Interview: Edmodo VP Answers Questions About How Teachers Adopt The Service

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I am frankly excited about the learning platform, Edmodo, which I wrote about earlier this week. As I stated, Edmodo is a free service offered to teachers to help them to better connect with – and teach – their students using a secure online environment.

I reached out to the Edmodo team. I was puzzled why Edmodo was not in use in every school district. I’m a parent; why wasn’t my school district using this excellent-sounding service? I imagined that there must be some type of lengthy process or problems to overcome, in the adoption of the service. Nothing could have been further from the truth.

I had the pleasure of speaking with Betsy Whalen, Edmodo’s VP of Social Media and Marketing. She set me straight on the typical process which teachers use to get started with Edmodo.

Q. I’m imaging that the process of getting Edmodo up and running is kind of hard for some teachers. Can you explain what’s involved?

Betsy: To help you understand the process, I want to give you a little background on how Edmodo got started. It was created by two Tech Directors in a Chicago school district. They were frustrated at the time, because they were told to shut down Facebook and other sites from school access. So, all of the good resources on the Internet were being effectively blocked from teaching.

In response to this, they created a safe environment in which teachers could control what their students could see on the Internet. Teachers also control student access to their virtual classroom on Edmodo, with a password. No private information about students is collected at all – it’s all administered by the teacher.

Once they had the environment created, the Tech Directors – who are our two founders – made it available for free to any teacher who wanted to use it. That was in late 2008. Since then, it’s caught on mostly by word-of-mouth among teachers.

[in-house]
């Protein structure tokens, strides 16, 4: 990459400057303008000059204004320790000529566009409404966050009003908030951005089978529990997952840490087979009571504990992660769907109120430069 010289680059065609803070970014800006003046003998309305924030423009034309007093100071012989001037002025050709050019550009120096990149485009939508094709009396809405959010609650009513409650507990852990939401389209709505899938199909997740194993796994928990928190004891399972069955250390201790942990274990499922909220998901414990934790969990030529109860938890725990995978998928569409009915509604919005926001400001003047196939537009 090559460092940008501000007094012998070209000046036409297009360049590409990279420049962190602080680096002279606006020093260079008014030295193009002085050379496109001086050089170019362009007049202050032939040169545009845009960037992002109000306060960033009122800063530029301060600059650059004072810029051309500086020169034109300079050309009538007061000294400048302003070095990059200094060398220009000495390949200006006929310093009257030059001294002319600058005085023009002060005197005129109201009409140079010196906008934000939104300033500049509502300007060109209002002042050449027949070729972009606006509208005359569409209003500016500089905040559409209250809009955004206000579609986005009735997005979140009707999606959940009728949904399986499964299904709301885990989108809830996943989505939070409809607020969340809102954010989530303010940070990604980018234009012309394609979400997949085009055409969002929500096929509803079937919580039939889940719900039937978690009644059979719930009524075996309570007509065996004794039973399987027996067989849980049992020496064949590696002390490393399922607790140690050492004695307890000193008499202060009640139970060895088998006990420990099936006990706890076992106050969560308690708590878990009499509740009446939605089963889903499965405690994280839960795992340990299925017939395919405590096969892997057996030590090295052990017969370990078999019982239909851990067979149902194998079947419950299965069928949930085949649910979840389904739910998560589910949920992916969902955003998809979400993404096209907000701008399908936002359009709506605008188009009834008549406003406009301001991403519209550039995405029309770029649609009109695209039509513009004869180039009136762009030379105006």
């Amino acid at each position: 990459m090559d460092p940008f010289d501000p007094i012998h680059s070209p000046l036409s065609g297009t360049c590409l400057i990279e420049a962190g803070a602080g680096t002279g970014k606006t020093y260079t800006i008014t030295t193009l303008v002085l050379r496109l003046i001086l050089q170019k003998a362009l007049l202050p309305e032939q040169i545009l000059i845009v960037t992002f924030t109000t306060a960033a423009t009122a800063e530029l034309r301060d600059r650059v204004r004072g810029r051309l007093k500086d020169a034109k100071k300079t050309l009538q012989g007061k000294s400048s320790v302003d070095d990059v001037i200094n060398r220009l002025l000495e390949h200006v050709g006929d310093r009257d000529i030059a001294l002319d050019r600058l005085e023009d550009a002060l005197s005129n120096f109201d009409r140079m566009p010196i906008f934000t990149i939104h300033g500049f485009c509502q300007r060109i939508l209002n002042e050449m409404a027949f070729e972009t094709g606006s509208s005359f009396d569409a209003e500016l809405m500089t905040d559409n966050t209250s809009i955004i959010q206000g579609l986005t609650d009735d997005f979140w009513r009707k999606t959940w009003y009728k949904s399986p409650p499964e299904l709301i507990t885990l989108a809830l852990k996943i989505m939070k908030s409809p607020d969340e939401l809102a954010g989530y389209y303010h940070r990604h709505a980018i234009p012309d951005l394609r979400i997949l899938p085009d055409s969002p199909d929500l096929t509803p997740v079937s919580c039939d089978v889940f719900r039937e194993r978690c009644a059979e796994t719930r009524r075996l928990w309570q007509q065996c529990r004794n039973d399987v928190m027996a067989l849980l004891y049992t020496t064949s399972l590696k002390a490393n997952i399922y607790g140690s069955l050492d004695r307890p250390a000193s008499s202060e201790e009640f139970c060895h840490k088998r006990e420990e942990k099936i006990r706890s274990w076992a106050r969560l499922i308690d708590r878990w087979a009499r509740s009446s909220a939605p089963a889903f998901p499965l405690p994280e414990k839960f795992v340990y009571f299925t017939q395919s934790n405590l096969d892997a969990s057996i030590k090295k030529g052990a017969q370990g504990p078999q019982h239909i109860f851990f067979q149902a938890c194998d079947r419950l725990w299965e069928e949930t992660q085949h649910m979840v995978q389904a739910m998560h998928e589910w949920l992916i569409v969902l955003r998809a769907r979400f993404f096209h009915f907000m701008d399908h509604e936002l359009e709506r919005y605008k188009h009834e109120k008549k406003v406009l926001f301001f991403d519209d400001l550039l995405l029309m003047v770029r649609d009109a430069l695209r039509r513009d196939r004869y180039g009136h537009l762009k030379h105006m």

The short answer to your question, is that the process for starting to work with Edmodo is really easy. Teachers just need to go to the Edmodo site, click on “I’m a Teacher”, and that’s it.

Q. You’re right, that’s a lot simpler than I imagined. But, how about teachers who are not as technology-confident? What about the technology divide among kids, also; for example, are teachers ever concerned that parents are going to complain about the use of Edmodo if their child does not have Internet access from home?

Betsy: It used to be the case that teachers and school boards were concerned about the technology divide among students, you’re right. But we’ve seen that change a lot in the last few years. Schools are now taking the approach, that we need to prepare students to live in a connected world. Now, when kids don’t have Internet connection from home, the thought is that we need to connect twice as much at school.

Having a computer at home is no longer the obstacle that it used to be, either. Any cell phone with a browser can be used with Edmodo. These days, kids are mostly connecting to the Internet using their mobile devices, so that really helps. Also, Edmodo can be accessed from any computer – like those in a public library.